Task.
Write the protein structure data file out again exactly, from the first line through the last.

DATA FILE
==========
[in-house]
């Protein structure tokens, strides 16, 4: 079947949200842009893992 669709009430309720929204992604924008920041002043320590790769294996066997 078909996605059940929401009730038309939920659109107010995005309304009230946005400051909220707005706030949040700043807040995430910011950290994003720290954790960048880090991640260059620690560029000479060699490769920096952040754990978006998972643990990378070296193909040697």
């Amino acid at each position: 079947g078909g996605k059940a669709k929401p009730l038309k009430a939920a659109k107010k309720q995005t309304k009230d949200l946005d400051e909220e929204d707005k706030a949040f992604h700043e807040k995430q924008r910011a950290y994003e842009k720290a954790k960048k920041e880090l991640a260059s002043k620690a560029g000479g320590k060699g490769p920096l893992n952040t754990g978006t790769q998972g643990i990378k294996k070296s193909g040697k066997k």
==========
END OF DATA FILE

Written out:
[in-house]
């Protein structure tokens, strides 16, 4: 079947949200842009893992 669709009430309720929204992604924008920041002043320590790769294996066997 078909996605059940929401009730038309939920659109107010995005309304009230946005400051909220707005706030949040700043807040995430910011950290994003720290954790960048880090991640260059620690560029000479060699490769920096952040754990978006998972643990990378070296193909040697």
């Amino acid at each position: 079947g078909g996605k059940a669709k929401p009730l038309k009430a939920a659109k107010k309720q995005t309304k009230d949200l946005d400051e909220e929204d707005k706030a949040f992604h700043e807040k995430q924008r910011a950290y994003e842009k720290a954790k960048k920041e880090l991640a260059s002043k620690a560029g000479g320590k060699g490769p920096l893992n952040t754990g978006t790769q998972g643990i990378k294996k070296s193909g040697k066997k």